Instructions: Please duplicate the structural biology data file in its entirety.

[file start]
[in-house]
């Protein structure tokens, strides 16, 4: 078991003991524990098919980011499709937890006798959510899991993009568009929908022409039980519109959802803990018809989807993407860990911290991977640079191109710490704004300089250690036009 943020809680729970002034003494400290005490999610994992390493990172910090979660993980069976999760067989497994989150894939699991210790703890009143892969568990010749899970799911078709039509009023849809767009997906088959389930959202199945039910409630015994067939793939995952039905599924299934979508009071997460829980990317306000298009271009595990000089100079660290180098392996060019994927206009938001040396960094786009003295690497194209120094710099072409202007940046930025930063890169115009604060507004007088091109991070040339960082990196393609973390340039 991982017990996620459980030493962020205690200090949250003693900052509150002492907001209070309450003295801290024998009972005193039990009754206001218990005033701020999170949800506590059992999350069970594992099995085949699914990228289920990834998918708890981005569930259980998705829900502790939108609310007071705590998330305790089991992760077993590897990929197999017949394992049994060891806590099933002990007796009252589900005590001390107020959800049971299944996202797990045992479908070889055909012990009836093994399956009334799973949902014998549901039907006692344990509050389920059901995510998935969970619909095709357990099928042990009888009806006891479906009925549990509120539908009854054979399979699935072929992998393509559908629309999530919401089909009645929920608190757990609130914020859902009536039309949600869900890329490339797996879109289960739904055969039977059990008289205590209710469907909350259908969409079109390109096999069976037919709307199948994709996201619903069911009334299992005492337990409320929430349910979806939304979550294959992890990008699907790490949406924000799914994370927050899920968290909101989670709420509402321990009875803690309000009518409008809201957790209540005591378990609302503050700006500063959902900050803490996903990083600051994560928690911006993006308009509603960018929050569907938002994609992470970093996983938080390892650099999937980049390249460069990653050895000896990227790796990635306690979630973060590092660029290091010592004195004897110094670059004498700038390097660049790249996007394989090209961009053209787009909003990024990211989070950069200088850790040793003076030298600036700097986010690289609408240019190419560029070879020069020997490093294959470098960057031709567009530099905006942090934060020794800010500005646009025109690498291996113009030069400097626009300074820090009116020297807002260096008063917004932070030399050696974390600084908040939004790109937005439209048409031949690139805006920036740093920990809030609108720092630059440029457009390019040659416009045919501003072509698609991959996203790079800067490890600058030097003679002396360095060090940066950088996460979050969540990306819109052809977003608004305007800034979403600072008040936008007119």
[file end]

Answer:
[in-house]
């Protein structure tokens, strides 16, 4: 078991003991524990098919980011499709937890006798959510899991993009568009929908022409039980519109959802803990018809989807993407860990911290991977640079191109710490704004300089250690036009 943020809680729970002034003494400290005490999610994992390493990172910090979660993980069976999760067989497994989150894939699991210790703890009143892969568990010749899970799911078709039509009023849809767009997906088959389930959202199945039910409630015994067939793939995952039905599924299934979508009071997460829980990317306000298009271009595990000089100079660290180098392996060019994927206009938001040396960094786009003295690497194209120094710099072409202007940046930025930063890169115009604060507004007088091109991070040339960082990196393609973390340039 991982017990996620459980030493962020205690200090949250003693900052509150002492907001209070309450003295801290024998009972005193039990009754206001218990005033701020999170949800506590059992999350069970594992099995085949699914990228289920990834998918708890981005569930259980998705829900502790939108609310007071705590998330305790089991992760077993590897990929197999017949394992049994060891806590099933002990007796009252589900005590001390107020959800049971299944996202797990045992479908070889055909012990009836093994399956009334799973949902014998549901039907006692344990509050389920059901995510998935969970619909095709357990099928042990009888009806006891479906009925549990509120539908009854054979399979699935072929992998393509559908629309999530919401089909009645929920608190757990609130914020859902009536039309949600869900890329490339797996879109289960739904055969039977059990008289205590209710469907909350259908969409079109390109096999069976037919709307199948994709996201619903069911009334299992005492337990409320929430349910979806939304979550294959992890990008699907790490949406924000799914994370927050899920968290909101989670709420509402321990009875803690309000009518409008809201957790209540005591378990609302503050700006500063959902900050803490996903990083600051994560928690911006993006308009509603960018929050569907938002994609992470970093996983938080390892650099999937980049390249460069990653050895000896990227790796990635306690979630973060590092660029290091010592004195004897110094670059004498700038390097660049790249996007394989090209961009053209787009909003990024990211989070950069200088850790040793003076030298600036700097986010690289609408240019190419560029070879020069020997490093294959470098960057031709567009530099905006942090934060020794800010500005646009025109690498291996113009030069400097626009300074820090009116020297807002260096008063917004932070030399050696974390600084908040939004790109937005439209048409031949690139805006920036740093920990809030609108720092630059440029457009390019040659416009045919501003072509698609991959996203790079800067490890600058030097003679002396360095060090940066950088996460979050969540990306819109052809977003608004305007800034979403600072008040936008007119």